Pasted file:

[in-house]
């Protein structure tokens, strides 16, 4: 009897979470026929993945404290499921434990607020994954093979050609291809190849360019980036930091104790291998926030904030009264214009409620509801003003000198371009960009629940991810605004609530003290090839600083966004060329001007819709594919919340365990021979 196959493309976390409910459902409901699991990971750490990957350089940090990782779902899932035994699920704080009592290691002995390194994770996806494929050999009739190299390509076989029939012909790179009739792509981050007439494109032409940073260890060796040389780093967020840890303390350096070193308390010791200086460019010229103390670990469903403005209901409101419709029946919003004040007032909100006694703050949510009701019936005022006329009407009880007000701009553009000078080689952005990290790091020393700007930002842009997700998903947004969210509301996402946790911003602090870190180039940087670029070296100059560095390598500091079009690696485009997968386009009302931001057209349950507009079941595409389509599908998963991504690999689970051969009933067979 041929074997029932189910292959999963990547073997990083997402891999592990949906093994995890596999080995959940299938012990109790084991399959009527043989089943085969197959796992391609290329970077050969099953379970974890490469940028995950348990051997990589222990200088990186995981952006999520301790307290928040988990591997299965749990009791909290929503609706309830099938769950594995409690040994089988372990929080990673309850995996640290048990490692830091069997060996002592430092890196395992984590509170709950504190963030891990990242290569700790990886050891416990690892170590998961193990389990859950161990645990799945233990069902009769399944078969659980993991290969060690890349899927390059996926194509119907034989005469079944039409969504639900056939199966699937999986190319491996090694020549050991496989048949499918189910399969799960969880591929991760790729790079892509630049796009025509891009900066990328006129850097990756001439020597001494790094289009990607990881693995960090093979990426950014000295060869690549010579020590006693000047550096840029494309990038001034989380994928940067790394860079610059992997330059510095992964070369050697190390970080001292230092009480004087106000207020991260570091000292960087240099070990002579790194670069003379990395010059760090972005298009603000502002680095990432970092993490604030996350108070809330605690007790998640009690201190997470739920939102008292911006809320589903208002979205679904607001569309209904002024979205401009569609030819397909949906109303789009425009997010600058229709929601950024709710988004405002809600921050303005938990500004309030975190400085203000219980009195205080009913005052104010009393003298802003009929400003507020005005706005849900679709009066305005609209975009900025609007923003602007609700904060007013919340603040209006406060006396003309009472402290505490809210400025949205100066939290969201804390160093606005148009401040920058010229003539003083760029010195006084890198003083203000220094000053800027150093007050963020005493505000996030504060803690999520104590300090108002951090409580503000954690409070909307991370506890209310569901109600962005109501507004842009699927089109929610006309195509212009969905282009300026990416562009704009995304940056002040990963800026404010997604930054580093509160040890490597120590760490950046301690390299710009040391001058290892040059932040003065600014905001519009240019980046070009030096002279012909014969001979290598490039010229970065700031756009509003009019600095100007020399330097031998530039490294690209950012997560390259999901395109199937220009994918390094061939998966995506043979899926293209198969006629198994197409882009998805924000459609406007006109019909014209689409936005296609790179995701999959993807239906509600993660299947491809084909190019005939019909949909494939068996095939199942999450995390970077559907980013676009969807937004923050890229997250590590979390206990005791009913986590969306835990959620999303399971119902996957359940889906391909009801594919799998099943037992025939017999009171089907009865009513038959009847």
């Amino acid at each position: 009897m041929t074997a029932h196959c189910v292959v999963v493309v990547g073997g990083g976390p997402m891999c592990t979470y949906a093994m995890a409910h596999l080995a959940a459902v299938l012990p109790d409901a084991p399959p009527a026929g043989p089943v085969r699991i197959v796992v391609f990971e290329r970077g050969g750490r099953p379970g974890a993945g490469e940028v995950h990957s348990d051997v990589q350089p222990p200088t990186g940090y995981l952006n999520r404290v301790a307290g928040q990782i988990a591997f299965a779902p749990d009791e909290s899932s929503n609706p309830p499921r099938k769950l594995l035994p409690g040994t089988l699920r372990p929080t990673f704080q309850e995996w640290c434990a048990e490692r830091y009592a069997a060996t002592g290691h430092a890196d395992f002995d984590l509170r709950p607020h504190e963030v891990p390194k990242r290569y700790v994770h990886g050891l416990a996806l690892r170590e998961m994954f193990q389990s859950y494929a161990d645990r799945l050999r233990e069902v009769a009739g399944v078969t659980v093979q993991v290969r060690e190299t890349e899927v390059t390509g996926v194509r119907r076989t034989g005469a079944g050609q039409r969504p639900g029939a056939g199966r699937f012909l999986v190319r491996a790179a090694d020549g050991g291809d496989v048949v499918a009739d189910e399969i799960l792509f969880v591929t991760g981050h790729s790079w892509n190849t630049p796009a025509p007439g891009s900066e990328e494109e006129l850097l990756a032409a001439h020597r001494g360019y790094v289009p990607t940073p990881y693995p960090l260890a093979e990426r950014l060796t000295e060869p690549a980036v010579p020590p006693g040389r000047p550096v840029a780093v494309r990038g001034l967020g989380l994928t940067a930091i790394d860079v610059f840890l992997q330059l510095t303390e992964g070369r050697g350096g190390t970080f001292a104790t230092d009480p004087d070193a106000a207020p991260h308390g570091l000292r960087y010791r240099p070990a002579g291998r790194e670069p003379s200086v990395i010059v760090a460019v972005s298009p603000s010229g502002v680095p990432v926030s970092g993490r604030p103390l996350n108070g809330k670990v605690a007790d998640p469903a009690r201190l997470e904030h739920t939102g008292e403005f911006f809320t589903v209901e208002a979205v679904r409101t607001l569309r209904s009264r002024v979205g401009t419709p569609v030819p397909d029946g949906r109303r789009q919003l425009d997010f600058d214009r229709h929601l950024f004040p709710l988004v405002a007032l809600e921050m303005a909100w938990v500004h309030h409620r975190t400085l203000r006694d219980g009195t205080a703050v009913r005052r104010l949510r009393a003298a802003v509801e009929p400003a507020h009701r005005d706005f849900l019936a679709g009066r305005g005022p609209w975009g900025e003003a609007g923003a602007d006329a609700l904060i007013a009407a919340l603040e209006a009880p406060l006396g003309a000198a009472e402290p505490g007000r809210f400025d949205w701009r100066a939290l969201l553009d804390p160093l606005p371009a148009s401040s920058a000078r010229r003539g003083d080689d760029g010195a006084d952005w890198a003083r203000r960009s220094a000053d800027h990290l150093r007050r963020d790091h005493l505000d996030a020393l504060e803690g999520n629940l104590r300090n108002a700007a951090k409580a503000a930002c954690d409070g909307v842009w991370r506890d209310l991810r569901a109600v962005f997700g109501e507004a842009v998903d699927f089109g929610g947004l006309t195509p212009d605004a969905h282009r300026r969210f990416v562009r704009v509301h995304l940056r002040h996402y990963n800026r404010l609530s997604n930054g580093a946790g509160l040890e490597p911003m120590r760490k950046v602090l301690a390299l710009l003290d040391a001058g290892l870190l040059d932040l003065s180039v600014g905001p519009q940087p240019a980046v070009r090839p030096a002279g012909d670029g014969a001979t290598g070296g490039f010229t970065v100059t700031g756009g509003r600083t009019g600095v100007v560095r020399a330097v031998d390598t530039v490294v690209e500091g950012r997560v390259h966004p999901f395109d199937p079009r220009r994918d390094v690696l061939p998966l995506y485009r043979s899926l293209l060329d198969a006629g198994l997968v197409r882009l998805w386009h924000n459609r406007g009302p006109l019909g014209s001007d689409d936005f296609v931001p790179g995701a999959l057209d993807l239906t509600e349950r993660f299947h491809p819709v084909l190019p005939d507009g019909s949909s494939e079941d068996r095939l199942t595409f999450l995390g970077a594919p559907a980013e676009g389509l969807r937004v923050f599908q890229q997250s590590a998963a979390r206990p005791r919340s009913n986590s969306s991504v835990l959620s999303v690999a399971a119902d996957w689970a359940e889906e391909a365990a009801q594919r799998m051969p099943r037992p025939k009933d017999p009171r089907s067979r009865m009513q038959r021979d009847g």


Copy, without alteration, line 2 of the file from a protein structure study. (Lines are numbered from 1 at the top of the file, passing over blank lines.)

């Protein structure tokens, strides 16, 4: 009897979470026929993945404290499921434990607020994954093979050609291809190849360019980036930091104790291998926030904030009264214009409620509801003003000198371009960009629940991810605004609530003290090839600083966004060329001007819709594919919340365990021979 196959493309976390409910459902409901699991990971750490990957350089940090990782779902899932035994699920704080009592290691002995390194994770996806494929050999009739190299390509076989029939012909790179009739792509981050007439494109032409940073260890060796040389780093967020840890303390350096070193308390010791200086460019010229103390670990469903403005209901409101419709029946919003004040007032909100006694703050949510009701019936005022006329009407009880007000701009553009000078080689952005990290790091020393700007930002842009997700998903947004969210509301996402946790911003602090870190180039940087670029070296100059560095390598500091079009690696485009997968386009009302931001057209349950507009079941595409389509599908998963991504690999689970051969009933067979 041929074997029932189910292959999963990547073997990083997402891999592990949906093994995890596999080995959940299938012990109790084991399959009527043989089943085969197959796992391609290329970077050969099953379970974890490469940028995950348990051997990589222990200088990186995981952006999520301790307290928040988990591997299965749990009791909290929503609706309830099938769950594995409690040994089988372990929080990673309850995996640290048990490692830091069997060996002592430092890196395992984590509170709950504190963030891990990242290569700790990886050891416990690892170590998961193990389990859950161990645990799945233990069902009769399944078969659980993991290969060690890349899927390059996926194509119907034989005469079944039409969504639900056939199966699937999986190319491996090694020549050991496989048949499918189910399969799960969880591929991760790729790079892509630049796009025509891009900066990328006129850097990756001439020597001494790094289009990607990881693995960090093979990426950014000295060869690549010579020590006693000047550096840029494309990038001034989380994928940067790394860079610059992997330059510095992964070369050697190390970080001292230092009480004087106000207020991260570091000292960087240099070990002579790194670069003379990395010059760090972005298009603000502002680095990432970092993490604030996350108070809330605690007790998640009690201190997470739920939102008292911006809320589903208002979205679904607001569309209904002024979205401009569609030819397909949906109303789009425009997010600058229709929601950024709710988004405002809600921050303005938990500004309030975190400085203000219980009195205080009913005052104010009393003298802003009929400003507020005005706005849900679709009066305005609209975009900025609007923003602007609700904060007013919340603040209006406060006396003309009472402290505490809210400025949205100066939290969201804390160093606005148009401040920058010229003539003083760029010195006084890198003083203000220094000053800027150093007050963020005493505000996030504060803690999520104590300090108002951090409580503000954690409070909307991370506890209310569901109600962005109501507004842009699927089109929610006309195509212009969905282009300026990416562009704009995304940056002040990963800026404010997604930054580093509160040890490597120590760490950046301690390299710009040391001058290892040059932040003065600014905001519009240019980046070009030096002279012909014969001979290598490039010229970065700031756009509003009019600095100007020399330097031998530039490294690209950012997560390259999901395109199937220009994918390094061939998966995506043979899926293209198969006629198994197409882009998805924000459609406007006109019909014209689409936005296609790179995701999959993807239906509600993660299947491809084909190019005939019909949909494939068996095939199942999450995390970077559907980013676009969807937004923050890229997250590590979390206990005791009913986590969306835990959620999303399971119902996957359940889906391909009801594919799998099943037992025939017999009171089907009865009513038959009847």